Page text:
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Friday, April 25, 2008

High School Musical

OK, our family was a little late to the whole HSM phenom, but we decided it was better to watch the original before deciding if we wanted to see the show on ice.

As we’ve noted before, musicals are generally a big hit for Movie Night, especially with our five year old who has been working on (or at least talking about) his own musical version of Romeo and Juliet (one which features a dragon) for the last six months. And despite parental preference for Singing in the Rain era pictures, it’s good to know that some folks with money in their pockets (i.e., Disney) are still committed to the musical genre.

So the big question was whether High School Musical was more Disney than Disney Channel. The distinction is not a small one. Disney the film studio, especially in its relationship with companies such as Pixar, has generally been committed to pushing limits and creating feature films that would stand the test of time (if you don’t count The Boatniks).

Disney Channel, on the other hand, is committed to ephemera highly targeted to specific demographics, notably pre-teen girls (which are in short supply in our household). Whether it’s broadcasting teen-queen dramadies like Hanna Montana or straight sitcom formula pap like That’s So Raven, Disney Channel is a network that might as well be transmitting its business plan over cable 24 hours a day.

So where does High School Musical fall in this continuum? First off: credit where credit is due. The show features some very imaginative production numbers that take advantage of the high school setting (the school cafeteria, the gym) and Disney certainly found a charmer in Vanessa Anne Hudgens who plays Gabriella Montez, the cute-as-a-button, girl genius who also happens to sing wonderful duets with Troy Bolton (played by Zac Efron) the basketball-star romantic male lead. The drama of the film centers on whether or not these two crazy kids from different high school tribes will overcome their caste status as jock and brain to find love and beat out the villainous brother-and-sister song-and-dance team of Sharpay and Ryan Evans to take the lead in the high school play. If this fish-from-different-streams-finding-each-other storyline sounds familiar, keep in mind that the working title for the film until its release was Grease 3.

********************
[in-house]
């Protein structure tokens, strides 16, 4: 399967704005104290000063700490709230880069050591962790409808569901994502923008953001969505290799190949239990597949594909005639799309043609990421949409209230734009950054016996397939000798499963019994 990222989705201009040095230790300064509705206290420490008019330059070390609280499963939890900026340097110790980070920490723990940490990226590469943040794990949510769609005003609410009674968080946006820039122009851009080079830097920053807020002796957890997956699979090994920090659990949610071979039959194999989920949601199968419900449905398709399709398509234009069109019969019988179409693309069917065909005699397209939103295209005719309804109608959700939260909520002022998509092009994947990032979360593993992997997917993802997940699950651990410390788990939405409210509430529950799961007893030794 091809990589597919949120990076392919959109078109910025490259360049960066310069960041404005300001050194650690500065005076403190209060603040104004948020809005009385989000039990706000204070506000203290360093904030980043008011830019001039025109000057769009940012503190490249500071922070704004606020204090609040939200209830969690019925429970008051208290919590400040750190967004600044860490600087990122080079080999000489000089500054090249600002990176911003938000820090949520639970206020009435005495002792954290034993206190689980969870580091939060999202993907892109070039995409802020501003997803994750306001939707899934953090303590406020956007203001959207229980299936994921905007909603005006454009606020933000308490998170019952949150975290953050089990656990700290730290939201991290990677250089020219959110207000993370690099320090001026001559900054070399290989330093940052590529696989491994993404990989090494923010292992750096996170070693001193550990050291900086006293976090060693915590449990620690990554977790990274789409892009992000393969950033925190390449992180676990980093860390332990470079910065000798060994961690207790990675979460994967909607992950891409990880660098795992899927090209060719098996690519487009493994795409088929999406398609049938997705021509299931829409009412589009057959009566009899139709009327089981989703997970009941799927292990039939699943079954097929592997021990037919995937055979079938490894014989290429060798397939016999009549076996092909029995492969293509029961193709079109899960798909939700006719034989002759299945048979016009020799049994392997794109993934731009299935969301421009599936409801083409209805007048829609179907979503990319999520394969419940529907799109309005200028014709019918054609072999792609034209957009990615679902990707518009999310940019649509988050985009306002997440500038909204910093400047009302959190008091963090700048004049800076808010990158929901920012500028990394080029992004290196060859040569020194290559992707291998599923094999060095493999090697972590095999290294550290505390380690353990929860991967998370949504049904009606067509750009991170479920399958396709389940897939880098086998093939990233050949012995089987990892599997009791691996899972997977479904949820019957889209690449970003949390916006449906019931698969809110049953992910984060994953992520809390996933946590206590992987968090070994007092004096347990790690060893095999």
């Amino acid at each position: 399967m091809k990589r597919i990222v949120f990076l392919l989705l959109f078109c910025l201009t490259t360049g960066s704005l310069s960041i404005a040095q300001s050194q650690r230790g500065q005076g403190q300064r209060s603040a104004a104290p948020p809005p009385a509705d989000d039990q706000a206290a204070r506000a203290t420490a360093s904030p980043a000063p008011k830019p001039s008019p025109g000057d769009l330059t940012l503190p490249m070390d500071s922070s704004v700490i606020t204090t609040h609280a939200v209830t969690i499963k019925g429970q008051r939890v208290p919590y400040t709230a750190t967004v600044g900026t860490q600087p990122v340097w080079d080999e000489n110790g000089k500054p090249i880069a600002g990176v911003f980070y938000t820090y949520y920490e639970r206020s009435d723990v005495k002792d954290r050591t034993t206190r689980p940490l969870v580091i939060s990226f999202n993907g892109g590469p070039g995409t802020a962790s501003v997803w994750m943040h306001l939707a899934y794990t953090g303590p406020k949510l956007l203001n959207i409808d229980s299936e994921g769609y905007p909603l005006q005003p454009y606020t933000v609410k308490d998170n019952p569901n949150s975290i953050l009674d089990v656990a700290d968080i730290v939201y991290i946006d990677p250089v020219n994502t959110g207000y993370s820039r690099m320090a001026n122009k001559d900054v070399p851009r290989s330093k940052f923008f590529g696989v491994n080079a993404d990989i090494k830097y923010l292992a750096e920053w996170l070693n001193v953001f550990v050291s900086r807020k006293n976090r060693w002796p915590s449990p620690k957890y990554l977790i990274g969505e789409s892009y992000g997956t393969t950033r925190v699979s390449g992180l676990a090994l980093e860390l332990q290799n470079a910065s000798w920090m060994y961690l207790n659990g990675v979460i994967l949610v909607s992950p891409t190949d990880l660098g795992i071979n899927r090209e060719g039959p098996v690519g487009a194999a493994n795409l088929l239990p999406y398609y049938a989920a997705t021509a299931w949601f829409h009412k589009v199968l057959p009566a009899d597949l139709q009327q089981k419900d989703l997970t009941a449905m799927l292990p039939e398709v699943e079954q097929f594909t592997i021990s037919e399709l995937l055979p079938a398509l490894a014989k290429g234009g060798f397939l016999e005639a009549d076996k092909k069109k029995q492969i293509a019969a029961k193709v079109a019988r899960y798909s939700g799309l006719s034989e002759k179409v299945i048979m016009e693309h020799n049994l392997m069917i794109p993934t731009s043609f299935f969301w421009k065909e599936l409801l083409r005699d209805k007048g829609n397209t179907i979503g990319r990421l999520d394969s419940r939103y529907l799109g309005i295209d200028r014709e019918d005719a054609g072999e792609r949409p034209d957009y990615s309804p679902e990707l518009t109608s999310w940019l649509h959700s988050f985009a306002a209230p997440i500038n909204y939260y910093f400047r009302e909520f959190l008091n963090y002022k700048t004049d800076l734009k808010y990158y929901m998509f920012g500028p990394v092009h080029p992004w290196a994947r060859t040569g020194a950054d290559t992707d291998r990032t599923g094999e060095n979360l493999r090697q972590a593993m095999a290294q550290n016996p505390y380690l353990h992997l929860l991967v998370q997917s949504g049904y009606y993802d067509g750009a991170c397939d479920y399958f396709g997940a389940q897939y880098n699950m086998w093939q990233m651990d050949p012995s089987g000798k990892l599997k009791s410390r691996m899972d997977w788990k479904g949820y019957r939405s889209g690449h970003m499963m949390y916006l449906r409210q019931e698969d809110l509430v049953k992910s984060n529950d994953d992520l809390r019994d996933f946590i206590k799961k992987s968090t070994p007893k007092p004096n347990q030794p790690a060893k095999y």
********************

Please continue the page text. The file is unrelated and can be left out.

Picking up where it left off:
Beyond these few nuggets of enjoyment, however, there’s not much magic in the film (whatever its millions of fans might tell you). We knew this was Disney, and didn’t expect anything other than a “Yes – We can all get along” happy ending. But even Toy Story (a film starring Mr. Potatohead) had more character development and real dramatic tension than anything experienced by the cast of High School Musical.

One big problem with the world the film creates is that there doesn’t seem to be much teaching that goes on within the New Mexico school setting. In fact, beyond basketball practice, musical auditions and lunch, the school seems bereft of anything as mundane as teachers and staff (other than the b-ball coach – Troy’s father – and a homeroom teacher who also runs the drama club). Given that a major plot point hinges on the two lovers not having enough time to win the big game (Troy), win the big think-off (Gabriella) and audition for the show (Troy and Gabriella), one is left to wonder why something wasn’t scheduled during the school day when, apparently, the kids at American Idol High School have nothing but free time.

The show also posits a world where jocks, brains, stoner/skateboarders, thespian wannabees and other cliques are still separated into warring clans, a distinction I remember was on the way out even when we were in high school many, many moons ago. Given that every ambitious parent’s desire is now to create well-rounded candidates for Rhodes Scholarships, it’s a question whether the central conflict of the film still aligns with the reality of 21st century high school life.

Obviously, the sale of millions of DVDs attest to the fact that the film is resonating with someone. Just not so much with the demographic splinter group of parents of two boys and a Web site.

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